Suzhou is considered to have seven tones. However, since the tone split dating from Middle Chinese still depends on the voicing of the initial consonant. Yang tones are only found with voiced initials, namely [b d ɡ z v dʑ ʑ m n nʲ ŋ l ɦ], while the yin tones are only found with voiceless initials. These constitute just three phonemic tones: ping, shang, and qu. (Ru syllables are phonemically toneless.)

Tone chart
Tone number Tone name Tone letters Description
1 yin ping (阴平) ˦ (44) high
2 yang ping (阳平) ˨˨˦ (224) level-rising
3 shang (阴上) ˥˨ (52) high falling
4 yin qu (阴去) ˦˩˨ (412) dipping
5 yang qu (阳去) ˨˧˩ (231) rising-falling
6 yin ru (阴入) ˦ʔ (4) high checked
7 yang ru (阳入) ˨˧ʔ (23) rising checked

In Suzhou, the Middle Chinese 阴上 tone has partially merged with the modern 阴去 tone. Meanwhile the 阳上 tone has fully merged with 阳去 tone. Therefore 买 and 卖 has the exact same pronunciation in literary and colloquial readings.

Tone Sandhi edit

The tone sandhi present in Suzhou dialect introduces 4 completely new tones. ˧ (33), ˨˩ (21), ˨˩˨ (212), and ˨ʔ (2)

A. Stop final + stop final

The both two-character in this combination do not change tone.

  • 脚色 tɕiɑʔ˦ səʔ˦
  • 吃力 tɕʰiəʔ˨˧ liəʔ˨˧
  • 白虱 bɑʔ˨˧ səʔ˦
  • 特别 dəʔ˨˧ biəʔ˨˧

B. Stop final + clear final

The first character do not change tones. The second character do not change tone if it has a yin (阴) tone.

  • 作兴 tsoʔ˦ ɕin˦
  • 铁饼 tʰiəʔ˦ pin˥˨
  • 国庆 kuəʔ˦ tɕʰin˦˩˨

If the second character is yangping (阳平), it becomes ˦ (44) same as yinping (阴平).

  • 失眠 səʔ˦ miɪ˦
  • 黑魚 həʔ˦ ŋ˦

If the second character is yangqu (阳去), it becomes ˨˩ (21) or ˨˩˨ (212).

  • 赤佬 tsʰəʔ˦ ˨˩
  • 吃饭 tɕʰiəʔ˦ ve˨˩˨

C. Clear final + stop final

The second character tone becomes ˨ʔ (2). The first character do not change tone if it has a ping (平) or yinshang (阴上) tone.

  • 书桌 sʮ˦ tsoʔ˨
  • 牛角 nʲiʏ˨˨˦ koʔ˨
  • 海蛰 he˥˨ zəʔ˨

If the first character is yinqu (阴去) it becomes ˦ (44) similar to yinping or ˥˨ (52) similar to yinshang.

  • 信壳 sin˦ kʰoʔ˨
  • 半日 ˥˨ zəʔ˨

前字阳去多数变 ˨˨˦ (224) 调, 即与阳平同调; 少数不变。

  • 料作 liæ˨˨˦ tsoʔ˨
  • 满月 ˨˨˦ ŋəʔ˨
  • 技术 dʑi˦˩˨ zəʔ˨

D. Clear final + clear final

The first character do not change tone if it has a ping (平) or yinshang (阴上) tone.

If the first character is yinqu (阴去) it becomes ˦ (44) similar to yinping or ˥˨ (52) similar to yinshang.

If the first character is yangqu (阳去) it becomes ˨˨˦ (224) similar to yangping.

The second character becomes ˨˩ (21) after yinping tones.

The second character becomes ˧ (33), ˨˩ (21) after yinshang, yinqu, yangping, yangqu tones.

Suzhou dialect in literature edit


A "ballad–narrative" (說唱詞話) known as "The story of Xue Rengui crossing the sea and Pacifying Liao" (薛仁貴跨海征遼故事), which is about the Tang dynasty hero Xue Rengui[7] is believed to have been written in the Suzhou dialect.[8]


Han Bangqing wrote Lives of Shanghai Flowers, one of the earliest novels in Wu dialect, in Suzhou dialect. Suzhou serves as an important drive for Han to write the novel. Suzhou dialect is used in innovative methods to demonstrate urban space and time, as well as the interrupted narrative aesthetics, making it an integral part of an effort, which is presented as a fundamental and self-conscious new thing. [9] Han's novel also inspired other authors to write in Wu dialect.

See also edit

References edit

  1. ^ 叶, 祥苓 (1988). 蘇州方言詞典. 江苏教育出版社. p. 407.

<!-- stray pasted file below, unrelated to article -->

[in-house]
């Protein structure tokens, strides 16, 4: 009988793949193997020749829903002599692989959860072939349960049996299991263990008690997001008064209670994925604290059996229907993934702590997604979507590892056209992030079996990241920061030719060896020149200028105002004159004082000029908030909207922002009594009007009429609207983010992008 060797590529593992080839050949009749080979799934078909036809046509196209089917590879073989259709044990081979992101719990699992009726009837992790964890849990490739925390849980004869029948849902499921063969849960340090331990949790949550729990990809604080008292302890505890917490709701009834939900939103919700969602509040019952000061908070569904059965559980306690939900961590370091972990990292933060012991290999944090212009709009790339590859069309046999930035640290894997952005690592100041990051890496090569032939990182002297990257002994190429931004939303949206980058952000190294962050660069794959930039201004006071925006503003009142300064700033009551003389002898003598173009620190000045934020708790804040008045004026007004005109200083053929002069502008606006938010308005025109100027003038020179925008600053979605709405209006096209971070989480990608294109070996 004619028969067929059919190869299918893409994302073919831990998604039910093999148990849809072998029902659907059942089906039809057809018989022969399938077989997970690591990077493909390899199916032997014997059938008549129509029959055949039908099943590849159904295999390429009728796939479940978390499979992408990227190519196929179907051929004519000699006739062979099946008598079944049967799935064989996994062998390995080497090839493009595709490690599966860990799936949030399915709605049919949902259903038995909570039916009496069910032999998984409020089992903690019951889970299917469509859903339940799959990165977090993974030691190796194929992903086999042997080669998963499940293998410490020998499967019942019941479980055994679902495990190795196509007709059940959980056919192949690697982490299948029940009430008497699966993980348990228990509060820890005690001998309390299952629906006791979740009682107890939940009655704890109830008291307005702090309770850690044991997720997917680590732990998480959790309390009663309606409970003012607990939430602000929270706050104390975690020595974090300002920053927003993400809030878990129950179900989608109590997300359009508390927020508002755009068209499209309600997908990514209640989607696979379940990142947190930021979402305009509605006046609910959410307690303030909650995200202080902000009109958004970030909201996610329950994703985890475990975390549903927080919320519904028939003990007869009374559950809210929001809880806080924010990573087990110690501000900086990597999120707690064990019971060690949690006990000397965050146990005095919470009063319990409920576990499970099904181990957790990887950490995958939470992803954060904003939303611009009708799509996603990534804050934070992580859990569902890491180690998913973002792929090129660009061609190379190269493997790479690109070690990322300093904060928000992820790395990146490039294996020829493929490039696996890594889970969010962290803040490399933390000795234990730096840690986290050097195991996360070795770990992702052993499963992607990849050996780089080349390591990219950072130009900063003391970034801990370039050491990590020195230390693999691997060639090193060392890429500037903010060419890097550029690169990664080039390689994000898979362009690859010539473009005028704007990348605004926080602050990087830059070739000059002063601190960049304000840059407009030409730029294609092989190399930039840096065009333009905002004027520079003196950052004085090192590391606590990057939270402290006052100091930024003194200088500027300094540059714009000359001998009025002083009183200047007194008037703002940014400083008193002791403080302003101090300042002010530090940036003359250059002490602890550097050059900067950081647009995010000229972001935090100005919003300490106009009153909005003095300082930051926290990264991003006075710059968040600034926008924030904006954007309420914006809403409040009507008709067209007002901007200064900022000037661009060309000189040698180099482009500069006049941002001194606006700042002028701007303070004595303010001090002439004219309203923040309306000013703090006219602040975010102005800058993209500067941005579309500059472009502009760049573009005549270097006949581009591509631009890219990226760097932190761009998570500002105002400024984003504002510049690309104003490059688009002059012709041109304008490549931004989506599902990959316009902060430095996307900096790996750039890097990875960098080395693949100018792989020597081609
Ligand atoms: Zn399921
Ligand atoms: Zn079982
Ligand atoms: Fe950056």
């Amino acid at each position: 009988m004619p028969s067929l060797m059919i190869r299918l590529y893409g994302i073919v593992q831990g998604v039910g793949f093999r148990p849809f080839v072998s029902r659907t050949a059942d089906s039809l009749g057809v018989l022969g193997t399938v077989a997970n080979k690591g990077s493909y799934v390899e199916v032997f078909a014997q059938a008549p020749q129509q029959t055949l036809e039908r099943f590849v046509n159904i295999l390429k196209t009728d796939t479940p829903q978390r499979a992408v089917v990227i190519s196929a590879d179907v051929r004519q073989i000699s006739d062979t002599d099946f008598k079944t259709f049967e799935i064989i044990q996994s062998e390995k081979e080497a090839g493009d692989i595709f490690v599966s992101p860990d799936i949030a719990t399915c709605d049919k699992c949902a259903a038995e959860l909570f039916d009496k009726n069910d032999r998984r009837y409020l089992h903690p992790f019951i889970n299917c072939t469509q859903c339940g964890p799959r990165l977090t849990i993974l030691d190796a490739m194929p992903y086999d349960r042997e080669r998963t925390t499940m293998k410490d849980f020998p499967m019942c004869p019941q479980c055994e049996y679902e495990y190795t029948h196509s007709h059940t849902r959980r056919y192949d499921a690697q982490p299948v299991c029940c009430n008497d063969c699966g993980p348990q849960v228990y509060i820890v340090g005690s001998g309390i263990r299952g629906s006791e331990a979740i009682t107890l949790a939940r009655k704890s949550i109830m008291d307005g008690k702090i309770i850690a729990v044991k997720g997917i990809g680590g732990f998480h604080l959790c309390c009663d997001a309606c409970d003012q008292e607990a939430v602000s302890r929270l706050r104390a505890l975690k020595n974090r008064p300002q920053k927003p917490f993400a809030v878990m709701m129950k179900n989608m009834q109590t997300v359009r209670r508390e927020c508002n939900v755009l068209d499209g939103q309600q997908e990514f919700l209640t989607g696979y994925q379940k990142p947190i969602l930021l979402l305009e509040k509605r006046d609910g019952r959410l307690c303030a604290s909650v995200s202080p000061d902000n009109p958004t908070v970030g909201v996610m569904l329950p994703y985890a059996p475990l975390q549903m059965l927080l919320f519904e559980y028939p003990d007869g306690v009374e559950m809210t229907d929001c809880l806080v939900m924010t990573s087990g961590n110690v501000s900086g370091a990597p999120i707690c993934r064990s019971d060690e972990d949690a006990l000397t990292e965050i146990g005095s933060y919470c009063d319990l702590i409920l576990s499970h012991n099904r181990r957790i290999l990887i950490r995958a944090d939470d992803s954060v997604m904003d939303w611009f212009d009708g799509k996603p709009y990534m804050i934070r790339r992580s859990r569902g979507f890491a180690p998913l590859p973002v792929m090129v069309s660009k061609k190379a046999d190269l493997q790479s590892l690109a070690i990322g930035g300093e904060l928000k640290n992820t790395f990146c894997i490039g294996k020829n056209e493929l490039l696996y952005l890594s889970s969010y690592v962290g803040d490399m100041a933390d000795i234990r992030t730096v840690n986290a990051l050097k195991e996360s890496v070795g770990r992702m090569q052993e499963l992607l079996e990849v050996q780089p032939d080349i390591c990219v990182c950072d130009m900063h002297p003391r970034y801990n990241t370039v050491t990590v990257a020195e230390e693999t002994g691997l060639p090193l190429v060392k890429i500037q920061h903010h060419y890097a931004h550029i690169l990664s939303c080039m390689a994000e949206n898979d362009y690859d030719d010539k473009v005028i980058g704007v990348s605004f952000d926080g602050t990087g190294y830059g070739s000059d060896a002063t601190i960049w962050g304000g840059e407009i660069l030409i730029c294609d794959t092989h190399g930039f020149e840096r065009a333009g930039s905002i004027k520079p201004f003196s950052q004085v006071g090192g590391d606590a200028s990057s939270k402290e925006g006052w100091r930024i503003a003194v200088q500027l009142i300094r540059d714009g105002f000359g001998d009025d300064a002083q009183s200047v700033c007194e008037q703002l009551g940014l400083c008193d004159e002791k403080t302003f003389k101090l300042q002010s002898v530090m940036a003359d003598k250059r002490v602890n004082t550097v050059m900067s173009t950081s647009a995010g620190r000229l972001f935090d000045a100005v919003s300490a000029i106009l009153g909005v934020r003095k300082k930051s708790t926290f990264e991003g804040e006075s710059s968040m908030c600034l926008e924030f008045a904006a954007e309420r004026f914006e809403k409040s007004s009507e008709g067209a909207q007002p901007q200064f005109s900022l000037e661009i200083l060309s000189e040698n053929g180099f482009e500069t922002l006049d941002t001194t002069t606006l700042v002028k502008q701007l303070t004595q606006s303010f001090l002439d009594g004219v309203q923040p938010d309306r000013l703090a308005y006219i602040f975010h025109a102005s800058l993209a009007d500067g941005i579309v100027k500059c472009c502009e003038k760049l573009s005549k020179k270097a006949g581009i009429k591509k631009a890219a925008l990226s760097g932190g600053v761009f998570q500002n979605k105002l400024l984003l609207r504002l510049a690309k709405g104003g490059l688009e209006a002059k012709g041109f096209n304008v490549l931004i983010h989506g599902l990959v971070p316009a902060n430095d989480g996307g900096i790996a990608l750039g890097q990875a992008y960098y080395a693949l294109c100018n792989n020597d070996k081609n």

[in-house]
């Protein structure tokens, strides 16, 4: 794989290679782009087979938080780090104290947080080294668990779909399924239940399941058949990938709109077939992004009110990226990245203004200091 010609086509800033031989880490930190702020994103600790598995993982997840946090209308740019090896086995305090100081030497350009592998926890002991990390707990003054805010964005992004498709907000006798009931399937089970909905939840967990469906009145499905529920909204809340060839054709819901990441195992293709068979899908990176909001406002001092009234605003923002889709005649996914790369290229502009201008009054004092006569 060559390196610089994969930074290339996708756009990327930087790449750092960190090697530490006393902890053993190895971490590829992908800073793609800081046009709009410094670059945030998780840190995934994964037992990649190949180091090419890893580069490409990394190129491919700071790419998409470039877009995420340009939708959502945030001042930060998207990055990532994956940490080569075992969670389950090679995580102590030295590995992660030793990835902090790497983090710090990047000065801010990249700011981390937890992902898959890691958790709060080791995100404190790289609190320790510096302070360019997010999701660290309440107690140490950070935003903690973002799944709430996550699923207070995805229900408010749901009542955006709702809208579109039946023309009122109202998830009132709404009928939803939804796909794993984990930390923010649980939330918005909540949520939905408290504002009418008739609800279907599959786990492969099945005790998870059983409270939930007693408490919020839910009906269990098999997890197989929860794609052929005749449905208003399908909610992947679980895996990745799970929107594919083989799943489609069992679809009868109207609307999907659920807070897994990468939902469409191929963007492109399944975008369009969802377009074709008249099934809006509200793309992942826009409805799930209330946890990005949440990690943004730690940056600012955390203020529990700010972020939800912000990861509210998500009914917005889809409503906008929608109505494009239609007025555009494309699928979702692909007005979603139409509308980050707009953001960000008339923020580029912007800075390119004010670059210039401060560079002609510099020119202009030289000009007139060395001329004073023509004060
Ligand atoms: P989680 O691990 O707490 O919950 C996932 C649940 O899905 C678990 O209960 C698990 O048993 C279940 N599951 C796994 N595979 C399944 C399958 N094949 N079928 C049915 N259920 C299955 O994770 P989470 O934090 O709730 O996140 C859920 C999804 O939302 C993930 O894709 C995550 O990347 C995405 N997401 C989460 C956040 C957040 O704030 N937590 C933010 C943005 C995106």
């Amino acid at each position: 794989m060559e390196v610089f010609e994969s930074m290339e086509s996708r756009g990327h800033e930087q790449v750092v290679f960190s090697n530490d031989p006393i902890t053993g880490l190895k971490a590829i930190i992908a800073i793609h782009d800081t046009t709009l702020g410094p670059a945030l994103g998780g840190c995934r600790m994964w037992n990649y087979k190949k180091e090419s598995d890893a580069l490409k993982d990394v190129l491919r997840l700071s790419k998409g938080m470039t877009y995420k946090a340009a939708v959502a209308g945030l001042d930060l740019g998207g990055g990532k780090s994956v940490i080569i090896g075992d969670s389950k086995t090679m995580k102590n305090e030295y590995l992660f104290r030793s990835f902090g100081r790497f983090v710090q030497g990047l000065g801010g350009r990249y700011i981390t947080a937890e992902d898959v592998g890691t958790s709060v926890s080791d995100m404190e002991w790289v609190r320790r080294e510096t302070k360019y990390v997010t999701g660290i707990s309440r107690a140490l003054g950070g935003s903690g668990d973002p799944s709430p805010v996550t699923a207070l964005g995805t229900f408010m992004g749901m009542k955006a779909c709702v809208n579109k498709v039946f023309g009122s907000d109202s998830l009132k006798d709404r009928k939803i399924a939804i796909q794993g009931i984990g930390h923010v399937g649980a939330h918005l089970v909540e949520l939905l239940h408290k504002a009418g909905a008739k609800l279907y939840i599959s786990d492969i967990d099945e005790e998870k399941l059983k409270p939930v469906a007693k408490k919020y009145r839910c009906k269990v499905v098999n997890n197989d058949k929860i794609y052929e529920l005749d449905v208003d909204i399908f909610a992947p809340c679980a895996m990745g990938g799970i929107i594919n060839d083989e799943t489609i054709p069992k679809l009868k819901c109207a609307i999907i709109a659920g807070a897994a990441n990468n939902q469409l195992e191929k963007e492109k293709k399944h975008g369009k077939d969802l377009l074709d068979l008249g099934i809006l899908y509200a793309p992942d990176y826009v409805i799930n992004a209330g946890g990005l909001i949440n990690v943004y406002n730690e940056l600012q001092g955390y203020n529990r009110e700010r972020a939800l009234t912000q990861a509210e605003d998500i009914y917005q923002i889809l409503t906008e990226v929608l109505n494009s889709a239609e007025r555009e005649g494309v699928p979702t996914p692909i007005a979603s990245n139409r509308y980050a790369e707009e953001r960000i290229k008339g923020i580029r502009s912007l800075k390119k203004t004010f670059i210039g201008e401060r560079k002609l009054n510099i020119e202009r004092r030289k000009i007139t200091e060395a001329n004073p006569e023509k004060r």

2. ^ 叶, 祥苓 (1993). 苏州方言志. 江苏教育出版社. p. 454.
  3. ^ Yue, Anne O. (2003). "Chinese Dialects: Grammar". In Thurgood, Graham; LaPolla, Randy J. (eds.). The Sino-Tibetan Languages (illustrated ed.). London: Routledge. p. 86. ISBN 0-7007-1129-5.
  4. ^ Clements, Clancy (2000). "Review of Creole and Dialect Continua". Language. 76 (1): 160. doi:10.1353/lan.2000.0054. JSTOR 417399. S2CID 141755433. She also examines a stylized variety of Suzhou Wu as used to tell stories by native speakers of another dialect.
  5. ^ Ling, Feng (2009). A Phonetic Study of the Vowel System in Suzhou Chinese (PhD thesis). City University of Hong Kong.
  6. ^ Chen, Yujie (2015), Chappell, Hilary M (ed.), "The semantic differentiation of demonstratives in Sinitic languages", Diversity in Sinitic Languages, Oxford: Oxford University Press, doi:10.1093/acprof:oso/9780198723790.001.0001, ISBN 978-0-19-872379-0, retrieved 2021-12-06
  7. ^ Idema, Wilt L. (2007). "Fighting in Korea: Two Early Narratives of the Story of Xue Rengui". In Breuker, Remco E. (ed.). Korea in the Middle: Korean Studies and Area Studies: Essays in Honour of Boudewijn Walraven (illustrated ed.). Leiden: CNWS Publications. p. 341. ISBN 978-90-5789-153-3. A prosimetrical rendition, entitled Xue Rengui kuahai zheng Liao gushi 薛仁貴跨海征遼故事 (The story of Xue Rengui crossing the sea and Pacifying Liao), which shares its opening prose paragraph with the Xue Rengui zheng Liao shilüe, is preserved in a printing of 1471; it is one of the shuochang cihua 說唱詞話 (ballad-narratives
  8. ^ Idema, Wilt L. (2007). "Fighting in Korea: Two Early Narratives of the Story of Xue Rengui". In Breuker, Remco E. (ed.). Korea in the Middle: Korean Studies and Area Studies: Essays in Honour of Boudewijn Walraven (illustrated ed.). Leiden: CNWS Publications. p. 342. ISBN 978-90-5789-153-3. for telling and singing) which were discovered in the suburbs of Shanghai in 1967. While these shuochang cihua had been printed in modern-day Beijing, their language suggests that they had been composed in the Wu Chinese area of Suzhou and surroundings,
  9. ^ Des Forges, Alexander (2007). Mediasphere Shanghai: The Aesthetics of Cultural Production. University of Hawai'i Press. ISBN 978-0-8248-3081-6. JSTOR j.ctt13x1jm2.

External links edit